These functions are made necessary by
the gathering of numbers of people
into relatively compact communities,
that is, by the mere physical situation
created by comparatively dense popula
tion, while most county and township
functions are but slightly affected by
the population factor.
With the awarding late last fall of
what has been termed the largest
rural school contract ever let, Samp
son county, regarded for years es u
backward community in school work*
became one of the first counties in
the state in this respect. During the
year 1925, 13 big consolidated high
school buildings were built or started.
Part of these are now in use, and
the remaining ones will be ready
for occupancy this spring.
The consolidation program, which
was under the direction of John L.
Hathcock, county superintendent,
has been in contemplation for sev
eral years, it was finally made pos
sible onacounty-wide basis last fall,
and now, when the buildings con
tracted for are completed, it will
provide a modern high school for
each of the 17 townships in the coun
ty. Modern educational facilities
will be available for each of the more
than 11,000 school children enrolled.
The county-wide plan was com
pleted in November, when a blanket
contract was let for seven buildings
necessary to cover the entire coun
ty. These and all others in the coun
ty are modern throughout, with
large auditoriums and modern heal
ing and sewerage plants.
Ijama, Tulane, Washington, Pennsyl
vania, Georgia, Yale, Ohio State, South
Carolina, Illinois, Indiana, Kansas,
! Texas, Harvard, Western Reserve and
It is interesting to note that only one
other university press in the United
States has more books on the^list than
the University of North Carolina Press.
The University of Chicago Press^ has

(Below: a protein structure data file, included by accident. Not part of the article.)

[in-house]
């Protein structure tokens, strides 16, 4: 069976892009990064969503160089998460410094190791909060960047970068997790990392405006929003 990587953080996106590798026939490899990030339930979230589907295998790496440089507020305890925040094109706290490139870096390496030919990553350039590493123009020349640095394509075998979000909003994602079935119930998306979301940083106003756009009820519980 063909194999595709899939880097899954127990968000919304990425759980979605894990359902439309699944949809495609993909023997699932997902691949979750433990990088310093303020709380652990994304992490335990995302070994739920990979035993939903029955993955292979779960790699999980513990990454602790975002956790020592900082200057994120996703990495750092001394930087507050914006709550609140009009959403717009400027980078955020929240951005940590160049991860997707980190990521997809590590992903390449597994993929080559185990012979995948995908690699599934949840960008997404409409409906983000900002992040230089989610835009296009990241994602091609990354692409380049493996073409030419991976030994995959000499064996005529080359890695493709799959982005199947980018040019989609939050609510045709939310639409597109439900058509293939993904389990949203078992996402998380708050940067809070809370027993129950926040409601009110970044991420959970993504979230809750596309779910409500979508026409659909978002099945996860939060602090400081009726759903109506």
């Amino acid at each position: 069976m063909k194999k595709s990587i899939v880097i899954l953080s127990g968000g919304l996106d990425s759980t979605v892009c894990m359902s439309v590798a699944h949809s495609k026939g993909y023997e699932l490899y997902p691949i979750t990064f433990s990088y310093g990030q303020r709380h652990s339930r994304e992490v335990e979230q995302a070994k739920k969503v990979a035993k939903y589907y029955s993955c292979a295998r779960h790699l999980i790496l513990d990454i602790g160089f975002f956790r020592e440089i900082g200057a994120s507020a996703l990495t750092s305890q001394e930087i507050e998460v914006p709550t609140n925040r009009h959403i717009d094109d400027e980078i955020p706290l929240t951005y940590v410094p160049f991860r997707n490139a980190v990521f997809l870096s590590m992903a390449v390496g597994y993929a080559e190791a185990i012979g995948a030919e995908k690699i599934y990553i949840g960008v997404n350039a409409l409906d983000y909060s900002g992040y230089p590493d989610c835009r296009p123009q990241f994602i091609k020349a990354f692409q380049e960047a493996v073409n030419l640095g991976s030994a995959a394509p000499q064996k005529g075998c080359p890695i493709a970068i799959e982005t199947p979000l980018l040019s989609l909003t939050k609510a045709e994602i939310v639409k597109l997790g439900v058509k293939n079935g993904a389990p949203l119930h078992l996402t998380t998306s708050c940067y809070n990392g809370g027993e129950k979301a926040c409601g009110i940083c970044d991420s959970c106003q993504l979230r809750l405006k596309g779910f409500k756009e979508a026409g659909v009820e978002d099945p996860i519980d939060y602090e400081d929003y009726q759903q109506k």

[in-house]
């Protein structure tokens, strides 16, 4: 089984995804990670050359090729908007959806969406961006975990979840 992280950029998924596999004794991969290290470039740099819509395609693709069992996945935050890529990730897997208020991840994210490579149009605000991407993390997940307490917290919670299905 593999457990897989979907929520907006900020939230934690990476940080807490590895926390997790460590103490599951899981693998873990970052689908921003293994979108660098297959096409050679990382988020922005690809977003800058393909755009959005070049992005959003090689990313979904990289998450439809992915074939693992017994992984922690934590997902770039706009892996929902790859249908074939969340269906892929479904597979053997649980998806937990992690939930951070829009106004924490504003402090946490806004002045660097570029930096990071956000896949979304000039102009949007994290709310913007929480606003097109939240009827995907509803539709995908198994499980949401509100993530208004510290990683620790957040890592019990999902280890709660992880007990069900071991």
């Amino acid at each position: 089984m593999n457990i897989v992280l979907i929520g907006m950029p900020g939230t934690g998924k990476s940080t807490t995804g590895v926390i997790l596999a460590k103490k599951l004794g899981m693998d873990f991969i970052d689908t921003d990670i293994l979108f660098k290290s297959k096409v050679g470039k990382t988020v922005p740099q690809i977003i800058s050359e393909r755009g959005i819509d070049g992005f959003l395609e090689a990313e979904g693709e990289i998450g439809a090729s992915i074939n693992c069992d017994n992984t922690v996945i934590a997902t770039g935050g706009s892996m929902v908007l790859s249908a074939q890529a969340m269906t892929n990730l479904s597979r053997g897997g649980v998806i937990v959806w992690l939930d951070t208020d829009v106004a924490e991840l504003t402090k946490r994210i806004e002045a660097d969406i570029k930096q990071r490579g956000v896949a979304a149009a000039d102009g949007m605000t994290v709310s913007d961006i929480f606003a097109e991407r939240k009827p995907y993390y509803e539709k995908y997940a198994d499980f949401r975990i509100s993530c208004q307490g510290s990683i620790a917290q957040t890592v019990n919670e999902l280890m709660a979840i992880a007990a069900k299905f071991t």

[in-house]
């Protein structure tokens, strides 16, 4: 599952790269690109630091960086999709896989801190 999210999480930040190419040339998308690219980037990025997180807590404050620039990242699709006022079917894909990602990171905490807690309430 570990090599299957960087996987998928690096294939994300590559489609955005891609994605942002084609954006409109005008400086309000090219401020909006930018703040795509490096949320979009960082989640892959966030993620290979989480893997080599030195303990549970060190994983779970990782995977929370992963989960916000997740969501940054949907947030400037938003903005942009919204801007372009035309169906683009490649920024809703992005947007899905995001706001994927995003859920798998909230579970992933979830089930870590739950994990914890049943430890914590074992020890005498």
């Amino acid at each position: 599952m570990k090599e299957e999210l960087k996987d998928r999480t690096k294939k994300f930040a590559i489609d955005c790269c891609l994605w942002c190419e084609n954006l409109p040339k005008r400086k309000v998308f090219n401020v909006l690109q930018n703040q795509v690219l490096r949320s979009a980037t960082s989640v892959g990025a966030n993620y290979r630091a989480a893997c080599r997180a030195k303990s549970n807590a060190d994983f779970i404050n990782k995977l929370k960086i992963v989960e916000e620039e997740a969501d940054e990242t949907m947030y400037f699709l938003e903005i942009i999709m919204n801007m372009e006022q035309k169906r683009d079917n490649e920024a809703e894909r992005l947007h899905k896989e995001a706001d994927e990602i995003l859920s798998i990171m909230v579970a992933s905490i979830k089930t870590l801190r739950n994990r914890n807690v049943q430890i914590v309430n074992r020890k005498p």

three; Harvard, Yale, and Columbia
each has one.
But successful as these books have
been they have not surpassed certain
others, such as E. C. Branson's Farm
Life Abroad; Odum and Johnson’s
The Negro and His Songs; William Louis
Poteat’s Can a Man Be a Christian To-
Day? and others of the twenty books
published by The Press to date.
The selection of two of its books for
this list is only one of the many cases
of approval of the University Press
which have been shown since its institu
tion a little over a year ago. Another
recent recognition of the worth of the
books which it publishes is the purchase
by the Carnegie Koundation for Inter
national Conciliation of 110 copies of
Dr. E. C. Branson’s Farm Life Abroad
to place in the depository libraries which
receive from it books promoting inter
national understanding. Also, the Ameri
can News Company has purchased 175'
copies of Dean Pound’s Law and
Morals for use in Japan.
These small municipalities differ from
cities in having less population, less ex
tensive governmental structure with
fewer officers, and smaller power grant
ed by the state, especially as to bor
rowing and taxation. ^ ,
Will Show the Way
In conclusion, the speaker expressed
a conviction that, though the rural
parts of the United States had hitherto
made greater contributions to the real
ization of the ideals of democracy, the
great democratic advances of the fu
ture would come in this country from
the municipalities, large and smalj;
further, that, as the Saxon boroughs
had been the cradle of English liberty,
the 441 small cities and towns of North
Carolina would furnish much of the
driving force for promotion of equal
opportunity and of the general welfare
in this state during the next hundred
years. Municipal life has always been
the foundation of most of the liberty
and self-government and happiness
achieved by the human race. The cities
and towns of North Carolina must be
better organized in order that they
may the more effectively lead the gen
eral pr-ogress in which they have al
ready placed the state ahead of all
the other southern states. The coun
ties and townships should be allowed
and encouraged to acquire the powers
and possibilities of municipal organiza
tion. North Carolina is already on the
march, but she needs the active and in
telligent services of every citizen, and